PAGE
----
Title: Joint Doctrine Publication 05. Shaping a stable world: the military contribution
Publication Date: March 2016
Institution: The Development, Concepts and Doctrine Centre (DCDC)
Keywords: CivMil, Integrated Approach, Stability, Stabilisation
Relevance / Key Issues:
This official UK military doctrine provides context and guidance on how, and why, the military instrument of power can be used in support of national strategies for addressing instability, crisis and conflict overseas. It outlines how the UK seeks to help shape a more stable world as part of its national strategy and examines the military role within this. The need for cross-government cooperation and understanding as part of an integrated approach is highlighted throughout.
Tip: It’s long, so focus on P83-121, ‘Operational considerations and the military contribution’.
The primary audience for JDP 05 is military commanders and their respective staff who are (or will become) involved in military operations that contribute to stability. The secondary audience is members of other government departments, related non-governmental organisations and the private sector, whom the military are likely to work with as part of an integrated approach.
Key sections include:
- Chapter 1 – Introduces stability and stabilisation including the related national strategies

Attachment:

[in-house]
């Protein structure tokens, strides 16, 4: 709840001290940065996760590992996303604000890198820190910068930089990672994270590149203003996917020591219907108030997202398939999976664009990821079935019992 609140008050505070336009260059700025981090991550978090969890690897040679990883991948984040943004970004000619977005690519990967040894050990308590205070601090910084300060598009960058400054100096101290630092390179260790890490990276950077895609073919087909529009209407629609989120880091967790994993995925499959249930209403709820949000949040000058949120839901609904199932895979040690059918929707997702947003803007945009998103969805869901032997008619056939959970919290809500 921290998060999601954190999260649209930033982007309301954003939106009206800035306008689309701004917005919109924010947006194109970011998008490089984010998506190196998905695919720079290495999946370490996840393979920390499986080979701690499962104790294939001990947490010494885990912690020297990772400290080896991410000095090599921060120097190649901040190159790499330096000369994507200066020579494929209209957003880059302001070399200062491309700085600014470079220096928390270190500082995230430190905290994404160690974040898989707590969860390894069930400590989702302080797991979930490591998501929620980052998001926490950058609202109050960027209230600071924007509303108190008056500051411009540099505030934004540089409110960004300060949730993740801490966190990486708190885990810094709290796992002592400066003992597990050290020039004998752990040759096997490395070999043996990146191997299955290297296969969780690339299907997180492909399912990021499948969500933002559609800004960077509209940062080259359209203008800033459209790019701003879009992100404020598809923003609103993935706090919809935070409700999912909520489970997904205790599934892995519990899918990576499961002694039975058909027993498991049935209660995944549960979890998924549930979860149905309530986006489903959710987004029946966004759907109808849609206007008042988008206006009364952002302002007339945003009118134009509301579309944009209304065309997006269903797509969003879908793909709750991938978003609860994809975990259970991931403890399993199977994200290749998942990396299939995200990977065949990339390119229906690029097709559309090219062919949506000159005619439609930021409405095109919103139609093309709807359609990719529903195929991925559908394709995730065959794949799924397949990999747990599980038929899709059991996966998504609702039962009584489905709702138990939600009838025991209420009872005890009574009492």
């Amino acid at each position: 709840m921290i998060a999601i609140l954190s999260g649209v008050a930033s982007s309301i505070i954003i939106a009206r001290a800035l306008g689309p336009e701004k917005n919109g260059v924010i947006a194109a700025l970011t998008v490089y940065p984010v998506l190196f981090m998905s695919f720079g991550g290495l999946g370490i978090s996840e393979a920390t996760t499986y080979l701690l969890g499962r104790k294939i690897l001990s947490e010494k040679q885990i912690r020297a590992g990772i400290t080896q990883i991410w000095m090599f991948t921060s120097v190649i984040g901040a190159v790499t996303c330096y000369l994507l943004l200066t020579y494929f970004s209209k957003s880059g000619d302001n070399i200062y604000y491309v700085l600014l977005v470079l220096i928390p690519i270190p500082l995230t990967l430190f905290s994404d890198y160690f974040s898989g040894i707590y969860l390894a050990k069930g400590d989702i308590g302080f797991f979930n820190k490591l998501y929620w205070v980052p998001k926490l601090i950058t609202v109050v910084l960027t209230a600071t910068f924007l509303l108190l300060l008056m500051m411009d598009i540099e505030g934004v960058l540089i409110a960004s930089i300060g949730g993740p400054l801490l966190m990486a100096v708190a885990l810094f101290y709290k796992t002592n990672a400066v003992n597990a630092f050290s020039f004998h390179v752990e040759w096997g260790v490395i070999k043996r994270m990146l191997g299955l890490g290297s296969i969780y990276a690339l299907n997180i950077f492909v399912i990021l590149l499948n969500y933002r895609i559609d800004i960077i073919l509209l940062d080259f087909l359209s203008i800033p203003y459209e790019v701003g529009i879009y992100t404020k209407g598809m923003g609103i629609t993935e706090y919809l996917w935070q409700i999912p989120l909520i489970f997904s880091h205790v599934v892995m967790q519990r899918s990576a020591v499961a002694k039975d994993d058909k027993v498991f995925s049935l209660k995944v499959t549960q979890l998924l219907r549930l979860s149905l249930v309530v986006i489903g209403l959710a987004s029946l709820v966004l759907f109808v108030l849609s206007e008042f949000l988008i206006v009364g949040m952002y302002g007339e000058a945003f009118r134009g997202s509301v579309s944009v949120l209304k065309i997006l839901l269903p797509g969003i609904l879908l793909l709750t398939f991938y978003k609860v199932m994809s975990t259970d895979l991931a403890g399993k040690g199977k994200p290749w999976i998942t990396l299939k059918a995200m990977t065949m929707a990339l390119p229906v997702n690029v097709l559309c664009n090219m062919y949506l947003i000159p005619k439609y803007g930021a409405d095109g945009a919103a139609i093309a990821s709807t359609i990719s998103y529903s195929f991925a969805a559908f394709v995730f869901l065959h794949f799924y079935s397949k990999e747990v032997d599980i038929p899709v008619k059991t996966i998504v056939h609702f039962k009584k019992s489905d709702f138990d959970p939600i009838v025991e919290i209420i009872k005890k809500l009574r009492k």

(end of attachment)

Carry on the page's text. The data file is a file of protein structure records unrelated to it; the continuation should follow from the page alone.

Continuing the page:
- Chapter 2 – Examines the topics of stability/instability to provide a contextual basis for better understanding the challenges for any military contribution. There is also an examination of the causes of violent conflict and how these can be mitigated or negated
- Chapter 3 – Focuses on the key policies and strategies related to stabilisation and considers how they can be delivered by the military as part of an integrated approach. This chapter considers the main instruments of national power, some of the key organisations involved with stabilisation and how stabilisation activities are resourced
- Chapter 4 – Focuses on the military contribution to help shape a stable world. The chapter covers generic military activities (including influence) before looking in turn at the three main components of the new stabilisation approach (protect, promote and prepare)